The record starts off with one of the more intriguing drum patterns we’ve encountered and while it doesn’t last long it pulls you in right away and when Grimes enters you’ve been primed for something fairly exotic and he doesn’t disappoint.

The first thing you notice on Jealousy is his guitar tone. It’s such a clean, clear sound – what a warm cloudless sunny summer day would sound like if Mother Nature could somehow aurally recreate beautiful weather’s feeling and vibe.

When he switches up after just a few seconds, more of a slight shift in melody than anything, you almost feel let down. Like the blissful mellow high you just had was dissipating before you’d fully had it envelop you.

But fear not, Red Prysock is coming along to pick up where Grimes soon leaves off and while you may not think a saxophonist known for his boisterous playing could dial things back enough to try and keep the spell from slipping completely away, think again. He’s playing as soft and tender as we’ve heard him, gently caressing the melody with a warm tone of his own. Yes, it’s a little jazzier than we’re used to with him but it’s hardly out of place in the song.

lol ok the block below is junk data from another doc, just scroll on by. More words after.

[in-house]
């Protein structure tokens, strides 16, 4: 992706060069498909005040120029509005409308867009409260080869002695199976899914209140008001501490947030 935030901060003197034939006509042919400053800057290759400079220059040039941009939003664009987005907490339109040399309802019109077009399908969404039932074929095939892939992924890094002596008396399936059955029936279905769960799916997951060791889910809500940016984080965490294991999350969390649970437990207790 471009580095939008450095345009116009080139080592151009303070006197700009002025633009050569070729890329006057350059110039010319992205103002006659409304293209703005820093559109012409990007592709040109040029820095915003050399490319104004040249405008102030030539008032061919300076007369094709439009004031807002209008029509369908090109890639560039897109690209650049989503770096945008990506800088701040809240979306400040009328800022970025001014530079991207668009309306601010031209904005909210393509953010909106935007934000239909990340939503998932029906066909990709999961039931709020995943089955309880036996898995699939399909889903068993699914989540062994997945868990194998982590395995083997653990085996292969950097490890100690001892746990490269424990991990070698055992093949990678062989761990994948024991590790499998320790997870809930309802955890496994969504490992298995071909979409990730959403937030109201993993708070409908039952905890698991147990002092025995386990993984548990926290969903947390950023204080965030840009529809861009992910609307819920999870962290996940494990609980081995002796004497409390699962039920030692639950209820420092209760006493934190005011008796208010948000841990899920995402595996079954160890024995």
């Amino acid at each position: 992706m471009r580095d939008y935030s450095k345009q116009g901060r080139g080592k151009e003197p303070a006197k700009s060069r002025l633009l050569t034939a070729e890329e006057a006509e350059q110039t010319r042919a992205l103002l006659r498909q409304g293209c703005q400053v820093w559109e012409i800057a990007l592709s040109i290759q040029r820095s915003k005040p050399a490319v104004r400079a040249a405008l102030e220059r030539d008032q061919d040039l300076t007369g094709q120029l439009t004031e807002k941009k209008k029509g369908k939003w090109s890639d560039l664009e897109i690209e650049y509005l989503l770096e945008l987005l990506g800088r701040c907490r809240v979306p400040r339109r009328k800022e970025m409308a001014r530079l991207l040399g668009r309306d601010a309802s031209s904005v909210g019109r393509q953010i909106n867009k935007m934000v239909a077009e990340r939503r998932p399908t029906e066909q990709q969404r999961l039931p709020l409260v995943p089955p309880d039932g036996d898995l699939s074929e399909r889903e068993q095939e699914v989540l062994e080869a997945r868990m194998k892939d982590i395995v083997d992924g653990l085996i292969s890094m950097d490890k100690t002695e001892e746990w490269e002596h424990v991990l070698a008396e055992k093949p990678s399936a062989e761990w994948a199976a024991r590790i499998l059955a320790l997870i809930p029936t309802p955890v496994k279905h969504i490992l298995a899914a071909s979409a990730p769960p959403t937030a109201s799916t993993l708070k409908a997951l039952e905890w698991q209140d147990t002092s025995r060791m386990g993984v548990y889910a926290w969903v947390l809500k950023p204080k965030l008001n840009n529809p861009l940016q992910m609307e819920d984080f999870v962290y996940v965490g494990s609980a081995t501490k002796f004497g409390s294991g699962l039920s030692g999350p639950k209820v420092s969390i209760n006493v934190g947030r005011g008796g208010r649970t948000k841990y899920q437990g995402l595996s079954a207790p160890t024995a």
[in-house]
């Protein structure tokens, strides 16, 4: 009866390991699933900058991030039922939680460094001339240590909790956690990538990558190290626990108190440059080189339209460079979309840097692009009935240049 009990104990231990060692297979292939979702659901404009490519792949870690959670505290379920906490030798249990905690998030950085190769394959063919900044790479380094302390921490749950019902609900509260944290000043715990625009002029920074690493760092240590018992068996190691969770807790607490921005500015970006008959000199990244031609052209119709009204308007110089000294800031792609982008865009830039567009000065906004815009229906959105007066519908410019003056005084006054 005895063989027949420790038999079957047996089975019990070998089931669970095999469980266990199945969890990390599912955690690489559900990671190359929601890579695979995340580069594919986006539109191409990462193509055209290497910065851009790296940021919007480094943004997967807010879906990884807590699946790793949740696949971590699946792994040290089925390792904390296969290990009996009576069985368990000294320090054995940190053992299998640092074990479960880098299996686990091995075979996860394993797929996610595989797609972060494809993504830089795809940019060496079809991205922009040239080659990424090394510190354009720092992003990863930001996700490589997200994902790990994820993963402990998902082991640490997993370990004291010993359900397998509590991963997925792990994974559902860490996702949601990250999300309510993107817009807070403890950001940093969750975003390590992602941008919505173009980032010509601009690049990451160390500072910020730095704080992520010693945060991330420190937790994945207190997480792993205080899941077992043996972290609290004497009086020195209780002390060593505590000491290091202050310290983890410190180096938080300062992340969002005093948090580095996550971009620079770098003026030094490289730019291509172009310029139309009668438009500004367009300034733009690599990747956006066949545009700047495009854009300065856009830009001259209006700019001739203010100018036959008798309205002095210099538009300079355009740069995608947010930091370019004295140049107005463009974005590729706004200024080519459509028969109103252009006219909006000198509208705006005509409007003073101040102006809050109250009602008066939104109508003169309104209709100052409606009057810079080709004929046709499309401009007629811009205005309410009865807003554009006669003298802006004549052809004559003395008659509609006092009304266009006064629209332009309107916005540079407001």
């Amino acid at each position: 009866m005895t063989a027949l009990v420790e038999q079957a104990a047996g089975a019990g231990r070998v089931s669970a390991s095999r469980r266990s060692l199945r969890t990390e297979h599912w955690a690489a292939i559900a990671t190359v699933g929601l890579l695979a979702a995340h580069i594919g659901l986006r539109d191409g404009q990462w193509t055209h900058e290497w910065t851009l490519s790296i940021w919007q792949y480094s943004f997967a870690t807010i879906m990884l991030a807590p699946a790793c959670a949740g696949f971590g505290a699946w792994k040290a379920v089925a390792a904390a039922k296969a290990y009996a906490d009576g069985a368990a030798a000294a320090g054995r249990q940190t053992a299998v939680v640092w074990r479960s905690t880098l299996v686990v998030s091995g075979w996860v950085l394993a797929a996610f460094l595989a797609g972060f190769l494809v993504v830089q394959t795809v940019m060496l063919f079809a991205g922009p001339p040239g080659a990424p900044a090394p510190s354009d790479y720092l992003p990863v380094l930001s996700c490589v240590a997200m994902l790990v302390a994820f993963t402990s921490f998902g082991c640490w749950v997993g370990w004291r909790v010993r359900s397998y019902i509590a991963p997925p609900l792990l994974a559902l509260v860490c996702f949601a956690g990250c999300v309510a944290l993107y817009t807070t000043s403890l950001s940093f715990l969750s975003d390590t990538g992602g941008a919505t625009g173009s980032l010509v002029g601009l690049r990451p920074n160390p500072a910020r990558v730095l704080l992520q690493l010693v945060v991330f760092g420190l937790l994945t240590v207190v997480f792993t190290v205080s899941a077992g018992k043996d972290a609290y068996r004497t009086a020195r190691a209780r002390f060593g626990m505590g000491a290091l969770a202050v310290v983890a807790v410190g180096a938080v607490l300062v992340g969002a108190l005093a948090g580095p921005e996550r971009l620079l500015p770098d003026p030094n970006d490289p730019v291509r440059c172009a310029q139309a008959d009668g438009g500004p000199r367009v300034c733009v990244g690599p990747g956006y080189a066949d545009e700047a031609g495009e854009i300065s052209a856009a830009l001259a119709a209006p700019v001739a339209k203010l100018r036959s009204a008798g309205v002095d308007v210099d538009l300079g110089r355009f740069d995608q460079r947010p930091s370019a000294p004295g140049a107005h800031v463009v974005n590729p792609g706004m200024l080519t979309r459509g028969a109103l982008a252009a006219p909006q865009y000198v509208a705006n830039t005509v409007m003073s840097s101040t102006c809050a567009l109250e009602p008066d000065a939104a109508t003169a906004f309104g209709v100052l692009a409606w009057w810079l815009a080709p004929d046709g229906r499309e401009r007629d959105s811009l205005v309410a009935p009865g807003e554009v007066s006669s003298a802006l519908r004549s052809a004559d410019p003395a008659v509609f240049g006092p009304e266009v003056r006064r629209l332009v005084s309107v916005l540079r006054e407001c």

Think of it as a way to decompress in rock after so many barn-burners they’ve collectively offered in the past two years as even the drums are keeping busy in constantly interesting ways without drawing too much attention to themselves. But as you’re letting yourself slip into a trance the more this goes on, in the back of your mind you just know something is going to upend this before long. Surely they can’t stay riding this pleasant wave forever.

But as Red and Tiny trade off with one another trying to mesmerize each other completely, all of which is answered hauntingly by the drums, maybe… just maybe… you start to reconsider.

Nahhhh… they’re about knock you on your ass if you’re not careful.
 

Act Two
After lulling you into that dreamy haze they suddenly rattle your senses with a back and forth ramping up of energy which is quite good, but unfortunately they don’t have anywhere to take it musically once they’ve opened your eyes again so instead they take you to a strip club.

Well, not literally, I don’t think 78 RPM records came with nudie pictures back then, or any kind of pictures for that matter, but Jealousy certainly sounds like something you’d hear floating out onto the street in a part of town that still may be classy enough to walk down the sidewalk with no worries, but if you’re coming out of a certain type of establishment you might want to hide your face just in case somebody is there snapping pictures to blackmail you for a few bucks.